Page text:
Tuesday, March 21, 2017

My CFNBC Reflections on Spring Break

I had a great Spring Break. Nothing was planned, but I ended up meeting with friends for lunch every day. From a childfree not by choice (CFNBC) perspective, I found things to be particularly interesting.


  • My first lunch was with my friend, a former co-worker, who is 12 years older than me. Her two kids are grown (ages 19 and 21) but will still be financially dependent for several more years. I have known her kids since they were 5 and 7. Wow, time flies. I enjoyed getting caught up on her life and catching her up on mine. She knows what all I've been through over the past several years. She said I looked happier and healthier than I've seemed in years. She was so happy for me. She is parenting young adults in her early 50s. I asked her if she would want to be parenting teenagers in her late 50s and, without hesitation, she said "No!" Me neither. If others want to do that, that's totally fine. But my husband and I are moving on. Our window for parenting has passed.

  • My next lunch was with two new friends from school, 12 and 14 years younger than me. Not surprisingly, children never came up once in all of our conversations.

  • The next day I went to dinner with my good friend from school (also 12 years younger than me), his wife, and their 1-year old baby. I like their kid, and I really enjoy how they parent in a reasonable, flexible, yet firm and understanding way. And, full disclosure, I am kind of picky about parenting styles. It was a great meal with lots of laughs, and the kid even tolerated the restaurant experience pretty well. Interestingly though, I felt no jealousy, no longing. I've never particularly liked going out to eat with small children, so maybe that was it. Or maybe I have better boundaries between other people's children and myself than I have in the past. Whatever it was, I was glad I could enjoy dinner with my friends without any residual negative feelings.

  • The next day I went to lunch with my parents. Sigh... I love them. But I have to get to a place of acceptance that they will never understand my infertility. They know I want to move and they know my relocation plans are a part of the rebuilding of my life, but they are not exactly supportive. I've done well in school and have made progress in the area of moving (researching, networking, etc.), but my mom still cried when I told her the progress I've made. I love them so much but it's complicated. I wish they could be happy for me.

  • My final Spring Break meal was a totally spontaneous lunch with a really awesome friend I hadn't seen since Thanksgiving. She is my age and does not have children. We ended up spending seven hours together, talking and hanging out. I can't think of many people that I would even want to spend seven hours with these days hahaha, but the time flew! It was energizing and so much fun. I told her that my mom told me the day before that I could be friends with people my age with kids and I told her (my mom) that I couldn't. My mom was confused but my friend immediately got it. She said, "Of course we can be friends with people with kids," but then she followed it up with, "But not really." Hahaha. She said she liked her friends with kids but she often didn't call them because she knew hanging out with them meant also hanging out with their kids, which, as much as she liked them, that sometimes wasn't what she felt like doing. She went on to say that friends with kids had schedules that we didn't. They had birthday parties and school functions and baseball games and dance practices. It was just so nice to be validated and immediately understood.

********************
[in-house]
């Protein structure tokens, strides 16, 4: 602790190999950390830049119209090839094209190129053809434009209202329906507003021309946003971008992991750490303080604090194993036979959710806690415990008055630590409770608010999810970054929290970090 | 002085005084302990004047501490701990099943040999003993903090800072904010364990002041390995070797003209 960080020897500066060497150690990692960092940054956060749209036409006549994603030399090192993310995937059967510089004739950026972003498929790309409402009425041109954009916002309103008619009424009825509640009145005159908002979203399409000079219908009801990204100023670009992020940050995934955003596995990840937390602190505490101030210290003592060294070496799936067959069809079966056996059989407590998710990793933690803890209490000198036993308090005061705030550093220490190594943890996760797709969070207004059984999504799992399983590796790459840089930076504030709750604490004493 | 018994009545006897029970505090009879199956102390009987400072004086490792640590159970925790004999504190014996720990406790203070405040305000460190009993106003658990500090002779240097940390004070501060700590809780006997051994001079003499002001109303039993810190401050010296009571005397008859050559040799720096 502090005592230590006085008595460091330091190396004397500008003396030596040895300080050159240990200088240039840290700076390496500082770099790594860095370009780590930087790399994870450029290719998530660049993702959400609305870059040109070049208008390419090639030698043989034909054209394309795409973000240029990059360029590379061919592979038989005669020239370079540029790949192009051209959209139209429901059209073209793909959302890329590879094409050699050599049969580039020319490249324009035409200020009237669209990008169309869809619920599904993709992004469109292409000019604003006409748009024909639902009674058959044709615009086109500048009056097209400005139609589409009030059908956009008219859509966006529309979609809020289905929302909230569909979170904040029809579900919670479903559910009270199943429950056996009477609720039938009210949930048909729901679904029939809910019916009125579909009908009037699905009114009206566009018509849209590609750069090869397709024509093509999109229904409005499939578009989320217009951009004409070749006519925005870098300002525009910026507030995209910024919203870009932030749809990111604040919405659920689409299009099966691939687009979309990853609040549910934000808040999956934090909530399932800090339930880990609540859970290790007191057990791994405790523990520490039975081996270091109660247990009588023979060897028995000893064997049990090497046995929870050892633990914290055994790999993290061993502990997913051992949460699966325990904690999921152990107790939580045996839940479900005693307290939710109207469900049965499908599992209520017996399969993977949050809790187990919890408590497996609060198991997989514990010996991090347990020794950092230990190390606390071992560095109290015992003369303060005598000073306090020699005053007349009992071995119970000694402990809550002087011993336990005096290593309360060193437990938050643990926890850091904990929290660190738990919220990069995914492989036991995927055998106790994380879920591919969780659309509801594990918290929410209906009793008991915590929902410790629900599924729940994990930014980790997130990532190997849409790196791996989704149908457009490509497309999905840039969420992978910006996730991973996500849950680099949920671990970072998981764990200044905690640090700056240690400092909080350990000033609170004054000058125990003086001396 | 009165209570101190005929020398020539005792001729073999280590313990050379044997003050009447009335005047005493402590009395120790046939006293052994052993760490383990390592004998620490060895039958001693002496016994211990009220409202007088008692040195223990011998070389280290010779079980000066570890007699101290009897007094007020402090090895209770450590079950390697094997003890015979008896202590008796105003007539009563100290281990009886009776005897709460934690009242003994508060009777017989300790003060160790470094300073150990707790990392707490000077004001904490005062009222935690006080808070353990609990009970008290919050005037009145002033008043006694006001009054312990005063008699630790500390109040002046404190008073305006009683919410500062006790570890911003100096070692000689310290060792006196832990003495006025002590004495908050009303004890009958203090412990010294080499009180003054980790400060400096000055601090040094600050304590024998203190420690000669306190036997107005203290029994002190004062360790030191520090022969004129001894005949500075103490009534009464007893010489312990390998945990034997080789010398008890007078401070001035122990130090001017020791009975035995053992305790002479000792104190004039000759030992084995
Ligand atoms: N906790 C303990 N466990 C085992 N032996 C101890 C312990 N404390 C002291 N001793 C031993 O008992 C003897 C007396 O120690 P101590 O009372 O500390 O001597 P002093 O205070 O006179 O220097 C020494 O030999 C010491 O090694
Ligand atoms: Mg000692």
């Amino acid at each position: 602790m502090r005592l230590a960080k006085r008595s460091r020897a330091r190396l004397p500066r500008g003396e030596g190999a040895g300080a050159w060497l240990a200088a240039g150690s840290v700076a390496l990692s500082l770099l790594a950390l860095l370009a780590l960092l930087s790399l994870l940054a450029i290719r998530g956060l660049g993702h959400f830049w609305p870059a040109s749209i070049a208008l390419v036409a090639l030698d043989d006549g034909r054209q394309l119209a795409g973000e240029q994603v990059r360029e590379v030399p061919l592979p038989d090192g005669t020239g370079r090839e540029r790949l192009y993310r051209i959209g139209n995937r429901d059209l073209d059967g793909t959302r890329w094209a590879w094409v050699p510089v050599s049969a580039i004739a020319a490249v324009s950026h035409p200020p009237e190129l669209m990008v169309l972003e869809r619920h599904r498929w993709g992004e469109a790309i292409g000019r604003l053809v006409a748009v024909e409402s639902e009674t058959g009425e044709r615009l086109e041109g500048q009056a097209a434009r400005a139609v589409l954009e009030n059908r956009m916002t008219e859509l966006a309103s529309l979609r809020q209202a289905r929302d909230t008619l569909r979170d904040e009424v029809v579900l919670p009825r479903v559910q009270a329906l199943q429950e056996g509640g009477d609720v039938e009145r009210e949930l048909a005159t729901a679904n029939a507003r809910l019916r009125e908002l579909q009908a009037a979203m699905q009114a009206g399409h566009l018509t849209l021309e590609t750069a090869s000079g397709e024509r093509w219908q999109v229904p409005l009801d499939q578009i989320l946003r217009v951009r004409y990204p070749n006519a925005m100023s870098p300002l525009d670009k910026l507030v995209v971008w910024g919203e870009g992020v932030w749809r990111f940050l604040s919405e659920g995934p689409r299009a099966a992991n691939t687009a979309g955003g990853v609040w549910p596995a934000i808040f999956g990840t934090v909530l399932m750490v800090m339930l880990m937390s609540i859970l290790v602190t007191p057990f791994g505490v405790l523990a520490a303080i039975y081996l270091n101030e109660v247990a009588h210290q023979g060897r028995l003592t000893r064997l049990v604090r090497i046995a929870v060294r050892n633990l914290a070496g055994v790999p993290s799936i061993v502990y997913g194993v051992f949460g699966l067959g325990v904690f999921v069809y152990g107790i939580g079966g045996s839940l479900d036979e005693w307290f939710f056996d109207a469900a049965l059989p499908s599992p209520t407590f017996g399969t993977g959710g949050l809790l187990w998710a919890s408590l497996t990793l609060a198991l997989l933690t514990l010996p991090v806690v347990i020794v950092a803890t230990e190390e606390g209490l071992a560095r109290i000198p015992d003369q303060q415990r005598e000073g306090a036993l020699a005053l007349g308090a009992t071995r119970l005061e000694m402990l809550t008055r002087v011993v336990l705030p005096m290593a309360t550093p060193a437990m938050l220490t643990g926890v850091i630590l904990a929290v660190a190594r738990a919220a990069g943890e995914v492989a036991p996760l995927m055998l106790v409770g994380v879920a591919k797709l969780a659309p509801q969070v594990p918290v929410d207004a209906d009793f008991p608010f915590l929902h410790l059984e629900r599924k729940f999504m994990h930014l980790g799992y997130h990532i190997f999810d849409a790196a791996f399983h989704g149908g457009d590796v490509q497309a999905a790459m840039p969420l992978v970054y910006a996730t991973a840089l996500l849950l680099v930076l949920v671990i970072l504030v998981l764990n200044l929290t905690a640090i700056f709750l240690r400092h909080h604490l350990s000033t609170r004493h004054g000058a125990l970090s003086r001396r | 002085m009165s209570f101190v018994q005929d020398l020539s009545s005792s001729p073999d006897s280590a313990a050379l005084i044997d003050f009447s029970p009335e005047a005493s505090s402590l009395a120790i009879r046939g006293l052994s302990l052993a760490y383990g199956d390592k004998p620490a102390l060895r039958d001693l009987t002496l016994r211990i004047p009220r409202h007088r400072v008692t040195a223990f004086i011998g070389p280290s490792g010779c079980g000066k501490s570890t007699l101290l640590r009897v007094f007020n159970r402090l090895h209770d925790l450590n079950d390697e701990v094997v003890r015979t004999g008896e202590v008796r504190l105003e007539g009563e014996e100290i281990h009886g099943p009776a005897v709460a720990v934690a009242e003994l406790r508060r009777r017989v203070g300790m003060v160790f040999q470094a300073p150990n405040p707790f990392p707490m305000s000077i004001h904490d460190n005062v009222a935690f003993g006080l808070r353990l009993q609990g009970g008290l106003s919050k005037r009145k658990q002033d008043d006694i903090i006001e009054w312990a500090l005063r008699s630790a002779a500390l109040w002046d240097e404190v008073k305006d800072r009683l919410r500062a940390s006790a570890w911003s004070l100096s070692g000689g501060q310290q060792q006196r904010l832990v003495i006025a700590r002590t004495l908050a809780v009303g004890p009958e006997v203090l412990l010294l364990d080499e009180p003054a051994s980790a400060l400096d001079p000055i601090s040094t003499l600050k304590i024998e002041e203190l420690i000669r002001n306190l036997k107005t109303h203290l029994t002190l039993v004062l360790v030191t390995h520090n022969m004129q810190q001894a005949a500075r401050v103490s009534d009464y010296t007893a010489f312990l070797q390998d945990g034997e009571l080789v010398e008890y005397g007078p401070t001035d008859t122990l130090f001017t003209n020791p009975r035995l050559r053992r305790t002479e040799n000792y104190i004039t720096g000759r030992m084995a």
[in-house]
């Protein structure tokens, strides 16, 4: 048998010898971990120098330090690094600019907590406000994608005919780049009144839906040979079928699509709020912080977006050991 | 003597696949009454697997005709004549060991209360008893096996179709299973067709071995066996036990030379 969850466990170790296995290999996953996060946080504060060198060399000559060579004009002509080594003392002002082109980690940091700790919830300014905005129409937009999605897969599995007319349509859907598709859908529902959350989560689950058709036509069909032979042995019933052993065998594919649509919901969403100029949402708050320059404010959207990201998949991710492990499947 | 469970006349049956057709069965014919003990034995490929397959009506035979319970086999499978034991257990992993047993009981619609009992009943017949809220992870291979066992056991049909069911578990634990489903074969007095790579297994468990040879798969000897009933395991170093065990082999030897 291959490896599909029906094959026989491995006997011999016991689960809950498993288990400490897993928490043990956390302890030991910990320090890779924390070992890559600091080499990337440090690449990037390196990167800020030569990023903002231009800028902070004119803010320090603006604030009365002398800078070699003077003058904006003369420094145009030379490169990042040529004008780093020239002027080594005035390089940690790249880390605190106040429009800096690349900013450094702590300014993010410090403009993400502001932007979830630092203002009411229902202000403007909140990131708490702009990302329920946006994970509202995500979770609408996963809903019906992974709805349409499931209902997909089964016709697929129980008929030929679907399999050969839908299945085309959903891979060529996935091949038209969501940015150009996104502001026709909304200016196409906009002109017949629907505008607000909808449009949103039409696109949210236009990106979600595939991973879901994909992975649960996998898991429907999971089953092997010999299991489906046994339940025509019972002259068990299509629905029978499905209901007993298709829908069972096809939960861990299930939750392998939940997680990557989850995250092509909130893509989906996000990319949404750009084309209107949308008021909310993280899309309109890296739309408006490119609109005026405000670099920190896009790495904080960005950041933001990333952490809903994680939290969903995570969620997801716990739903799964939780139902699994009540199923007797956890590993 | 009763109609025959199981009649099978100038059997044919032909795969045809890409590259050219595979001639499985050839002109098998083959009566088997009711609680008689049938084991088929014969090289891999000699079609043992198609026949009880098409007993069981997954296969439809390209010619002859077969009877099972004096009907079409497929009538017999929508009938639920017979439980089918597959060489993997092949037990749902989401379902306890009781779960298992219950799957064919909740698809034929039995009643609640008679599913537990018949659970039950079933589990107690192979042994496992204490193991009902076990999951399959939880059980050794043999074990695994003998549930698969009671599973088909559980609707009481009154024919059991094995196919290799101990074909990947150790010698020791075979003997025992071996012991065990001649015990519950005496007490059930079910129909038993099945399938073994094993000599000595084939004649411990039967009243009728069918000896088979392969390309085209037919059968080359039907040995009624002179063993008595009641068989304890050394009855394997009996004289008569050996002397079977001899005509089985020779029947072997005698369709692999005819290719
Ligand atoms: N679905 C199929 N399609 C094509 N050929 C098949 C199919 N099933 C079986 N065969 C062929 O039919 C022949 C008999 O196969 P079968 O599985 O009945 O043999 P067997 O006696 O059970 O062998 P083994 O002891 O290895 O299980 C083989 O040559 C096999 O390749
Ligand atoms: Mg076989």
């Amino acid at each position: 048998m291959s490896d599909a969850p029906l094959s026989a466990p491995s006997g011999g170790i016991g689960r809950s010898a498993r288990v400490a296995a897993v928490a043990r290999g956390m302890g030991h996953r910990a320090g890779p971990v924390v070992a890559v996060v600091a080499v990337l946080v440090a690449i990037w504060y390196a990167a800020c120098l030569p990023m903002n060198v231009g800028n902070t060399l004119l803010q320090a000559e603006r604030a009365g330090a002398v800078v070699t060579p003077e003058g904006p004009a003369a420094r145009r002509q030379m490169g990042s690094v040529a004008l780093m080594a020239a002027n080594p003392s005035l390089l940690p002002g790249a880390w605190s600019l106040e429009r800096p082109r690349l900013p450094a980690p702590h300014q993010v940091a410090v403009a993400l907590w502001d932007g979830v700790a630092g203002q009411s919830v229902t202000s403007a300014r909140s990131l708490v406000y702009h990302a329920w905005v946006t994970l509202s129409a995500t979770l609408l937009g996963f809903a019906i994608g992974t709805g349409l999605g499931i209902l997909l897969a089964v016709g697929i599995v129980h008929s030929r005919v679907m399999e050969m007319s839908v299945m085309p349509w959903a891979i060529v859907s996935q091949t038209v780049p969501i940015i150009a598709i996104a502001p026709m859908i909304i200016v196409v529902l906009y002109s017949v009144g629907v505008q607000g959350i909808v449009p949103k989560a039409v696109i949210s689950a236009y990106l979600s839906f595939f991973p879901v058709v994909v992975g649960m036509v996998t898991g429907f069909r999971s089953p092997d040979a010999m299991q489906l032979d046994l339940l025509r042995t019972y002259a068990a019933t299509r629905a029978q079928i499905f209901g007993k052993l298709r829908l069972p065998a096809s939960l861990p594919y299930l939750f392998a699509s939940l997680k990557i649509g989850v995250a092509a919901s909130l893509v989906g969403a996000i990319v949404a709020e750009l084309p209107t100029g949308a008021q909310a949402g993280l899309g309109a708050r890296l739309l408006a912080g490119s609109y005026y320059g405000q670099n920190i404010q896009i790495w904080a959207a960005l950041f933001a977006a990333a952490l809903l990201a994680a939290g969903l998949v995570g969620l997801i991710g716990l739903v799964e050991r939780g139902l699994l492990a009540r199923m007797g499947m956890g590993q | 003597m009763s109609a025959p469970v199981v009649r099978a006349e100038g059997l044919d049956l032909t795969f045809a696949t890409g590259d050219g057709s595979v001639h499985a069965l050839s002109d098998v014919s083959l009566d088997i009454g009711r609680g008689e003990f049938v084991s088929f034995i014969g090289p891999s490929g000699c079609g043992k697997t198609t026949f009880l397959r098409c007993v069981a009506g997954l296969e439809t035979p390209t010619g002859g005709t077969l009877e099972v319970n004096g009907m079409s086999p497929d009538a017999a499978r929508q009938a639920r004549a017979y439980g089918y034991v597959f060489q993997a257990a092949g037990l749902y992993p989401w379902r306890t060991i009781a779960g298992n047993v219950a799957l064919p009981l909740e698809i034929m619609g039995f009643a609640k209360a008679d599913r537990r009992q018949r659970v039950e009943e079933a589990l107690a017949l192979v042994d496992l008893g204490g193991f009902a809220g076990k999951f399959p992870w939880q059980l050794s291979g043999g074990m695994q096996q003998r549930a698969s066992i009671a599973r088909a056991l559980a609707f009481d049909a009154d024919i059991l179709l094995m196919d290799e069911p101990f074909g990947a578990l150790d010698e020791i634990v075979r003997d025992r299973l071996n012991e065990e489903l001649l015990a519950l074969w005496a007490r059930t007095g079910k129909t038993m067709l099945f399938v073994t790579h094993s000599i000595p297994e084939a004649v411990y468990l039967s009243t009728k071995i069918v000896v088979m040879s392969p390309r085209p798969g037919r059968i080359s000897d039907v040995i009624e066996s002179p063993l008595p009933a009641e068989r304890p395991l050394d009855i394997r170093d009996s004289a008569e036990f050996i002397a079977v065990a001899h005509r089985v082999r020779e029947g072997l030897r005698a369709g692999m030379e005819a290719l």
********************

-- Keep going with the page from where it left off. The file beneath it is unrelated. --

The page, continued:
So, no closing thoughts really... It was just a great Spring Break, and I couldn't have planned it any better. I'm thankful I got to see so many friends. This month alone has been such a contrast to the last five years of my life. As I continue to say, I do not take any of it for granted for a second.

Wednesday, March 15, 2017

A Weird Ending to a Friendship

I'm on Spring Break, which is something I never thought I would experience as a student again. But, here I am in my late 30s with a week off from life. Of course, life never really stops, so I'm trying to use my time wisely. Go to the doctor, take the car in, meet a friend for lunch... I'm thankful for this time, but I am also pretty bored. I'm in a better head space than I was over winter break and last summer and the years preceding going back to school. But honestly, I still need to stay busy. Having a lot of free time to myself, I am still letting my mind wander a little too much... Which brings me to today's post.

I apologize if I've written about this before. I think sometimes I repeat myself here on this blog (and definitely in real life- just ask my husband hahaha), but I'm what I call a "verbal processor" so sometimes it takes me a couple of times of rehashing something before I'm able to glean some helpful points and then do my best to let it go. (Side note: I think that's the first time in my life that I've ever used the word "glean.")

So, here we go!

I had this awesome friend. (Uh oh, past tense. So you can see where this is headed...)

She was so, so awesome. She always told me, even years before I ever started trying to conceive, that I was going to be the best mom. She was a mom herself, loved the role and her daughter so much. We daydreamed about us both being parents and raising our kids together. In fact, we were hoping she would get pregnant with her second the same time I got pregnant with my first. But you know how life goes... Instead, she got divorced and I learned I was infertile.

Still, we supported each other. We made time for each other. We really had a lot of fun just sitting and talking in each other's backyards. It's the simple things that really are the greatest.

After I had been trying for a couple of years she gently encouraged me to see a doctor. Then when I decided to try fertility treatments, she was my biggest cheerleader. It was such a difficult time for me. I was so raw and wounded and profoundly sad. I didn't tell anyone about my treatments because I didn't have the strength to deal with people's well-intentioned, yet incredibly insensitive and often hurtful, comments. But I told her. I trusted her. And she was the awesome friend I needed at that time. I will always be thankful for that.